Thus spake the polymath Dr. Bhimrao Ramji Ambedkar, the father of the Indian Constitution. It needs no advanced knowledge, but merely the ability of observation to realize the sagacity behind the aforesaid quote. Consisting as a democratic government does of individuals elected by people, implementing their will is an integral part of the sacrosanct agreement between the government and the people so far as ideals go. The unwritten yet ideally agreed upon duty of the government is to recognize people as the authority and itself as merely the institution of their agents authorized to govern in the interests of the nation.
Yet, the very essence of an agreement is the acceptance of responsibility by the co-signatory, in less measure though it may be. In a conventionally passive country like ours, it remains an oft-forgotten fact that the people are collectively a signatory to the same agreement. Truly so, the government is responsible for the implementation of national interest. We assert as much, but we as citizens forget our share of responsibility–an equally significant part of the emblematic agreement between the government and the people. Ascending the palisade of glory as India does amidst all obstacles, it would be most impolitic for the citizenry to not be active in governance in its own capacity. When war threatens the integrity of a nation, the government must amass all employable strength in its beholden endeavour to defend, and what are ideal citizens in such a situation, but soldiers united in the same cause?
The current circumstances between India and China may not indicate a conventional war, but do concern the integrity of India. Twenty of our soldiers attained martyrdom in their endeavour to impede malice prepense from China. Should this not engender a sentiment of profound national insult, it would raise questions about the spirit of nationalism in the country. To compromise on national integrity is to err. With the wave of nationalism having swept across the country, the inebriated machinery of the government which was only too glad to keep losing land to China earlier, would now be compelled to take a decisive stand. To channel the anger among the masses in the appropriate direction is, therefore, of utmost essence.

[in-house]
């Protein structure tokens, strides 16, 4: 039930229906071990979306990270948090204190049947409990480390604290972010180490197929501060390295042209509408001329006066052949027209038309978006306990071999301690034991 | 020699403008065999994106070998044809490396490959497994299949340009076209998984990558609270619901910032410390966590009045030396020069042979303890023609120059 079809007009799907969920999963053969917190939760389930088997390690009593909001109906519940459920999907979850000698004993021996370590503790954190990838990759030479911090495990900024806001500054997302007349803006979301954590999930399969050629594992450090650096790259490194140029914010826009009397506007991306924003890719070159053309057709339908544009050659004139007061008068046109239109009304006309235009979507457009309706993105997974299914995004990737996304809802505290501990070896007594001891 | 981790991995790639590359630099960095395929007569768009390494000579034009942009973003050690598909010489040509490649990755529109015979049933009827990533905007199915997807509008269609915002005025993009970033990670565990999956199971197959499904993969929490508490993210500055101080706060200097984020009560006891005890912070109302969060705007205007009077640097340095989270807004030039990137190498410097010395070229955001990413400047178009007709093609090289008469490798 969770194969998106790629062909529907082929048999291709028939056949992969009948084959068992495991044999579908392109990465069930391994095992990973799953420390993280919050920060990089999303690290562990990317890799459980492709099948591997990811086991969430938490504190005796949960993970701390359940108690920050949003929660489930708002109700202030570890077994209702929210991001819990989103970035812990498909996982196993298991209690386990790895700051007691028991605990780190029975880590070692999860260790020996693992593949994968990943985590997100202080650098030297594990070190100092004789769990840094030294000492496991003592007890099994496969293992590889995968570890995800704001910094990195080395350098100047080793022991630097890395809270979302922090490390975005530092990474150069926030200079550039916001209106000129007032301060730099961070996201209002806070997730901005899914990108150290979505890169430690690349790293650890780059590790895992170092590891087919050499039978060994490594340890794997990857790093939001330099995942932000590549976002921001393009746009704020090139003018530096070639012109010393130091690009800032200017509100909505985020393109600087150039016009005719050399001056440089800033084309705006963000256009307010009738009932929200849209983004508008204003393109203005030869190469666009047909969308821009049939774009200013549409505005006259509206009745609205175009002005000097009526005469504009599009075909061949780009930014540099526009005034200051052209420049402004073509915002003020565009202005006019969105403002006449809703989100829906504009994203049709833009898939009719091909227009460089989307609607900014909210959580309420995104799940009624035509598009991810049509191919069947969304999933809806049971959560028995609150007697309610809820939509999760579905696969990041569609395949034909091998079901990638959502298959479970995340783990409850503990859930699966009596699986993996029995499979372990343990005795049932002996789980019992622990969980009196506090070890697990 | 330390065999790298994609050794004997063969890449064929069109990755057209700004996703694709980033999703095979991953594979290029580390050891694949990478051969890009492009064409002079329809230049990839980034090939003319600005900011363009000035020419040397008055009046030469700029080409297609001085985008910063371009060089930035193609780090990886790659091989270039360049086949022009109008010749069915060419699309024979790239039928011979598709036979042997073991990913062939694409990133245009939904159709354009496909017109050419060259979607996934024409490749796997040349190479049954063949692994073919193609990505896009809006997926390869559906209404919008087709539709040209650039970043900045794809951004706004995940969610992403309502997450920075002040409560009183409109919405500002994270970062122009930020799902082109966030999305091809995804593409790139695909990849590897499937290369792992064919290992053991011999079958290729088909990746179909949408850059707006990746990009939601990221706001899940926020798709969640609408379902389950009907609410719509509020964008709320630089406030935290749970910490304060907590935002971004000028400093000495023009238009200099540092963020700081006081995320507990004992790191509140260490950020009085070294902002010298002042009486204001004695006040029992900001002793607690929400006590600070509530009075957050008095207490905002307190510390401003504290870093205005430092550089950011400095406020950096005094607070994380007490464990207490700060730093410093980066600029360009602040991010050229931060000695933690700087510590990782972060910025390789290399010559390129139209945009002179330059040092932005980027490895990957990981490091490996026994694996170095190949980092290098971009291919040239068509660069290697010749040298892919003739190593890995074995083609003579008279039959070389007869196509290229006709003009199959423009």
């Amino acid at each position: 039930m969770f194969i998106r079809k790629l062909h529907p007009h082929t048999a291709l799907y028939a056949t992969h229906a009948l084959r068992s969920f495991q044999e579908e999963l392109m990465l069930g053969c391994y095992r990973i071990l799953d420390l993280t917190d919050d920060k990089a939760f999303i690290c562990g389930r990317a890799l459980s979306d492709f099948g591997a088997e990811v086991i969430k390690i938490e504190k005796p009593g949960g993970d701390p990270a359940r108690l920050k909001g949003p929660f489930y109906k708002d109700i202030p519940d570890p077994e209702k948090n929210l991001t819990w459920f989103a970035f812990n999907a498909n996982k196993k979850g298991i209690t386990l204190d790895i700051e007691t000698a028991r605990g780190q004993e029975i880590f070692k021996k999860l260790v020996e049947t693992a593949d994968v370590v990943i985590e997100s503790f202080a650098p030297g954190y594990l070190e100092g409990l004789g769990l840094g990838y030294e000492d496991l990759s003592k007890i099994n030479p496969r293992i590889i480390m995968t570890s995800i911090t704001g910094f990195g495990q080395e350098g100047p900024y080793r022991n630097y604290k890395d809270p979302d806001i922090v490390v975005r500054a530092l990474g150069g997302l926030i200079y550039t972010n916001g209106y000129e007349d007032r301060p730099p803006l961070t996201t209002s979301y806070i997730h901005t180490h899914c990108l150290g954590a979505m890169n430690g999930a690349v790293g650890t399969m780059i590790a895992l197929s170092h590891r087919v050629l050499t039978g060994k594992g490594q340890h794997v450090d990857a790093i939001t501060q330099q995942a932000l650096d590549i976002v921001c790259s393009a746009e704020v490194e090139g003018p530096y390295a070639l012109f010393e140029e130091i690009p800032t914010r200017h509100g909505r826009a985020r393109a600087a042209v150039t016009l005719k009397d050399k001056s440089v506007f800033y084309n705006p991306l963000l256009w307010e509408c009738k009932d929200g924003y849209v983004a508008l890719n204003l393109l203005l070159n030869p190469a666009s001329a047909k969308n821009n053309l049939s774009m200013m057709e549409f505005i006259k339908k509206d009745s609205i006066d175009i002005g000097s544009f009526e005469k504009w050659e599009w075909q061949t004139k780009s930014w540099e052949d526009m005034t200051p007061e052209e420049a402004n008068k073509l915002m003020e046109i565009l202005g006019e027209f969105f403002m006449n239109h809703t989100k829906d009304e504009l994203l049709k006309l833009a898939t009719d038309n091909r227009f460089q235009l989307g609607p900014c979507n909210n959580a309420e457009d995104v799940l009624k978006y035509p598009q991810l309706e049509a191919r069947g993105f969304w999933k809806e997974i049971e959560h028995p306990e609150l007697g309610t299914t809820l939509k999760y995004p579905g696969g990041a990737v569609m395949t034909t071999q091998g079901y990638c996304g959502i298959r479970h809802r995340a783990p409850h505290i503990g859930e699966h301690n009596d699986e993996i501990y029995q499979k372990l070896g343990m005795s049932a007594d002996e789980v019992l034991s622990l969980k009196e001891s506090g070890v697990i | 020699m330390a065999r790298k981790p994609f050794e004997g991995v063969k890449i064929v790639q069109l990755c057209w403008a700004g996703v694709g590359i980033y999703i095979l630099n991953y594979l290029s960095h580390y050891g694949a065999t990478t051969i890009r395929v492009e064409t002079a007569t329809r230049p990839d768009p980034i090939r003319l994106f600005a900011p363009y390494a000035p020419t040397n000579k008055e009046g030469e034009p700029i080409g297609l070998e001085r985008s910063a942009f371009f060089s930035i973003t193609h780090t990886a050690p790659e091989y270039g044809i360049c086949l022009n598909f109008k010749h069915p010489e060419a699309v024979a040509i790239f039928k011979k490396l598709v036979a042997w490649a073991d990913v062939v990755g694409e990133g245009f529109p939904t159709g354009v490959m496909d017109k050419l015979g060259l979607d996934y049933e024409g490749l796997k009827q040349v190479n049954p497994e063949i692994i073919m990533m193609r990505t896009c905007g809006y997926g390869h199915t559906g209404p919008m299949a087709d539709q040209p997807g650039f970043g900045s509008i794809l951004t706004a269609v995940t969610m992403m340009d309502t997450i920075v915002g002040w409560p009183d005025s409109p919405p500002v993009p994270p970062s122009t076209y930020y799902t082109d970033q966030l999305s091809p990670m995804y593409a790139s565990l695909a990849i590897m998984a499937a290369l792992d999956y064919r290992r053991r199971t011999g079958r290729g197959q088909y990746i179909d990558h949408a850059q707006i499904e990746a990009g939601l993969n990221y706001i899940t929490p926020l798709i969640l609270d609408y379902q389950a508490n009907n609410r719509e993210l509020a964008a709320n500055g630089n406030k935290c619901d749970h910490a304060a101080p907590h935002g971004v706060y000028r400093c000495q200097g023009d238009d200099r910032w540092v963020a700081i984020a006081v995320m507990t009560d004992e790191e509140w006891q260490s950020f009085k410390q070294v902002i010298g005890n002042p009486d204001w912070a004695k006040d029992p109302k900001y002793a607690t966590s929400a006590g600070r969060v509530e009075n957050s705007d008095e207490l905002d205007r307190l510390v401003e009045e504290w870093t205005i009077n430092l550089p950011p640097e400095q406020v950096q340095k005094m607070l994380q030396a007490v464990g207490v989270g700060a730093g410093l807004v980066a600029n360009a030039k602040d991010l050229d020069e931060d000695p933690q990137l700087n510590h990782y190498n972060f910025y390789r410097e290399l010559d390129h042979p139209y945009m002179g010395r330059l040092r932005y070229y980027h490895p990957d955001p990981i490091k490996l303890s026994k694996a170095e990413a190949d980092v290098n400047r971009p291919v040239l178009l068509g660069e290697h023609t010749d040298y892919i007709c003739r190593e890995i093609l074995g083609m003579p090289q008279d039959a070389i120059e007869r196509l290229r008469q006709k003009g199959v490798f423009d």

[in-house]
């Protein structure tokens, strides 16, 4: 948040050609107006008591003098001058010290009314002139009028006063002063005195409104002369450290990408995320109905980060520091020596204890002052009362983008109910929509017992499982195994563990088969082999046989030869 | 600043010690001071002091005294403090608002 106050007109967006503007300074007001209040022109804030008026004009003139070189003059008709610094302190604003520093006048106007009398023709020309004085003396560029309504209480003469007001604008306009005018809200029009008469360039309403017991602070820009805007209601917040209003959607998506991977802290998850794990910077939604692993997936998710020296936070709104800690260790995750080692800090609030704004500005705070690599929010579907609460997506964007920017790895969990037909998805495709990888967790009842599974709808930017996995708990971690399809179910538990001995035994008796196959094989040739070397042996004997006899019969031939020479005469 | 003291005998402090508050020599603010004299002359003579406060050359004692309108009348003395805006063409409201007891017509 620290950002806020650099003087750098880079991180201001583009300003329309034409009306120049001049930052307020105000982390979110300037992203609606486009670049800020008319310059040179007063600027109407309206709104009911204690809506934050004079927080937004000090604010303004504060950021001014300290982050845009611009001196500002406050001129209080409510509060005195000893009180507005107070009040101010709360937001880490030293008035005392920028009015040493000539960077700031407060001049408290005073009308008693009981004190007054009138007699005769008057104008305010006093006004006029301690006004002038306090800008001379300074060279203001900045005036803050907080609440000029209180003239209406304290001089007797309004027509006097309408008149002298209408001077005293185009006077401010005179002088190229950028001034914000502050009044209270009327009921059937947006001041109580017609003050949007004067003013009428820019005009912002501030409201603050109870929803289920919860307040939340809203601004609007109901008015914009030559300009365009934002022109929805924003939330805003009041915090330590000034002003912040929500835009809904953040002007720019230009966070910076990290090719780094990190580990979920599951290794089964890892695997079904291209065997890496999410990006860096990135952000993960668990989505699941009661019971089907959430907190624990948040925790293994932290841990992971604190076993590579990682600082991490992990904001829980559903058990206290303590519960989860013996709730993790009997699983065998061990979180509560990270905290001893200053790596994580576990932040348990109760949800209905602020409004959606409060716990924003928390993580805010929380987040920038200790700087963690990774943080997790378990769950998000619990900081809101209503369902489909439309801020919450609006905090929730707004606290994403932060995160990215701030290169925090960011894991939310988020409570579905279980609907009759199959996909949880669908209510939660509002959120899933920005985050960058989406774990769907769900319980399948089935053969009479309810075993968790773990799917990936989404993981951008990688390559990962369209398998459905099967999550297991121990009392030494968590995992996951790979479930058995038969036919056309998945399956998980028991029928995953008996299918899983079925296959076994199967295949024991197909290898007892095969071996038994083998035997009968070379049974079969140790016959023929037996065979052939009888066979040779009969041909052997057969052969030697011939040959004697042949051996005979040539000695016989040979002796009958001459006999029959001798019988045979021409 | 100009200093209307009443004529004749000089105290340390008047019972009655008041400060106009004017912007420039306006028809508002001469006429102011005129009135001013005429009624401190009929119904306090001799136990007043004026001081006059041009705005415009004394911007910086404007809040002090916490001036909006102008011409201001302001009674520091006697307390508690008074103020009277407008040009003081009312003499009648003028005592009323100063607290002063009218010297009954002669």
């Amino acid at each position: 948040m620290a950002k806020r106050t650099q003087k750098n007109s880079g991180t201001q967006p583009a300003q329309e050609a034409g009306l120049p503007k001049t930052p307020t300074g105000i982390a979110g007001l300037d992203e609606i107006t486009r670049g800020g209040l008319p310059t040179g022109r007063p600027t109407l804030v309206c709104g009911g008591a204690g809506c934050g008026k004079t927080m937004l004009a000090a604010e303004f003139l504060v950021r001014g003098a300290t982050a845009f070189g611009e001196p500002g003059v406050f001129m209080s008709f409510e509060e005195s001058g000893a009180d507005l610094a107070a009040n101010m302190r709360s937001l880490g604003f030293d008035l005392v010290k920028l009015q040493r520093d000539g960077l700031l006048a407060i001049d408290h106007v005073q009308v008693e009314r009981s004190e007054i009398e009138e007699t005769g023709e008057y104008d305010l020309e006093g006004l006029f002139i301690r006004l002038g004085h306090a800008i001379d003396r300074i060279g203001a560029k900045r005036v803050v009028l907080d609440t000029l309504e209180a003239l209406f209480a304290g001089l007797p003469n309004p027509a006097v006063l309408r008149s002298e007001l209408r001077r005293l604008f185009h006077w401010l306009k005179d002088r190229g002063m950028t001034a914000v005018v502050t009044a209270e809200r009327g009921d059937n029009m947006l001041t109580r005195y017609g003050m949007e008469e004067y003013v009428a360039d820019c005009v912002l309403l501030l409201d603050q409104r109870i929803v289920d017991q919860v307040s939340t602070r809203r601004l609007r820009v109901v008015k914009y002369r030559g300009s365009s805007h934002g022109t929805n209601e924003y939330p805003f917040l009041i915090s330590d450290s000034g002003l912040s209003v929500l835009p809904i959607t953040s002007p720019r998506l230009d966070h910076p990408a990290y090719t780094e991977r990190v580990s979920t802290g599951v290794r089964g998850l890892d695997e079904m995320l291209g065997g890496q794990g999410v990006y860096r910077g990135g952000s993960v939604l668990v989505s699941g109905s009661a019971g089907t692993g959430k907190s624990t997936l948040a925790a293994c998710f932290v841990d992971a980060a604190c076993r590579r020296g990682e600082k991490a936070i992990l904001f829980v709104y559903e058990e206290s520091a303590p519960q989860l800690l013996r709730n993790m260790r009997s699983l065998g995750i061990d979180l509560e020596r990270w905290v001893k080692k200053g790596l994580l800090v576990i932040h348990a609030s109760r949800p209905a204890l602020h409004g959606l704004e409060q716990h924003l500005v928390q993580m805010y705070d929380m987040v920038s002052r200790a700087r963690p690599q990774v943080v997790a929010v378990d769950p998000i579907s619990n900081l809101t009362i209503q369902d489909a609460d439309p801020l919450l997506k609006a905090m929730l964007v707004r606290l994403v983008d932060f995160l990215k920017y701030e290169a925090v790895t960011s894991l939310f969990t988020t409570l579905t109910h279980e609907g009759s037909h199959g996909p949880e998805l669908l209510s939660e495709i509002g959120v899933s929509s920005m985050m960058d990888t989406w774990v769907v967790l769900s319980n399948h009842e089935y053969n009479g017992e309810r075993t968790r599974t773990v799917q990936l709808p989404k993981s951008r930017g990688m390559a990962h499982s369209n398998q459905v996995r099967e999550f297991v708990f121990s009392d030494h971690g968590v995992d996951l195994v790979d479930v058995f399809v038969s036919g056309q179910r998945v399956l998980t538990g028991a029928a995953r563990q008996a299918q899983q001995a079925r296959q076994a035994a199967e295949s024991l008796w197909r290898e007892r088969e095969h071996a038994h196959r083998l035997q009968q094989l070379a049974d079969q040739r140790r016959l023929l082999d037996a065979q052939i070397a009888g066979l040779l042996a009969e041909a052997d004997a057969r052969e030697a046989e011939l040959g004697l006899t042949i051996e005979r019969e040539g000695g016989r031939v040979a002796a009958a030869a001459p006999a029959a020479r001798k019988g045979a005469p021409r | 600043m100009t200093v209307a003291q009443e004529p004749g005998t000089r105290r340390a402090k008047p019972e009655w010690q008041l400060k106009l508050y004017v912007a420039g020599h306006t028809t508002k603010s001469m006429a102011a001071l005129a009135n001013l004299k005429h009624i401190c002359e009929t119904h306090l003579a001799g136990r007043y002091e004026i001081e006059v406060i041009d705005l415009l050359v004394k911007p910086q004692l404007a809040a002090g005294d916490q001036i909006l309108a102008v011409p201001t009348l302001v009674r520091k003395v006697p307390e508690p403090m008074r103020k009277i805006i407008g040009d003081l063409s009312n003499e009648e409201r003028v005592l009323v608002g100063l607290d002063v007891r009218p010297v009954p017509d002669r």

Prime Minister Modi had given a clarion call for Aatmanirbhar Bharat. Almost as evidence of the vexing propensity of the citizens to leave everything to the government and do little by itself, the calls for boycotting Chinese products have hitherto remained only seasonal Twitter trends. On this occasion, however, with a greater number of public intellectuals than ever before endorsing the same, the public might be led to truly undertake the proposed boycott.
Indeed, I spiritedly disagree with those who have sought to ridicule this sentiment of anger. It is true that destroying the products already bought that have been manufactured in China serves no purpose, because China has already received the money for it. The intended aim is to henceforth reduce one’s dependence on Chinese products to the extent possible, in favour of indigenous goods.
The government can provide incentives to indigenous manufacturers and increase expenditure on R&D. It may also impose duties on imports from China. Yet, this shall not suffice. The participation by citizens is of equal if not greater essence. We as citizens can help by recognizing indigenous effort. Nothing, for instance, forbids us from utilizing websites such as Swadeshi Tech that provide Indian and other foreign alternatives to numerous Chinese applications. This website has been built by a school student. The youth market would truly prove opportune and we must not fail in bolstering it using such means as possible.
We cannot counter the Chinese monopoly in hardware manufacturing at present, but an attempt at promoting indigenous software is a good beginning. The same holds true for daily necessities such as soaps, shampoos, hair oils, stationery et al. This is the prerogative, nay the duty of the citizens. It is only through R&D, incentivization and perseverance that we could eventually develop adequate robustness in hardware manufacturing.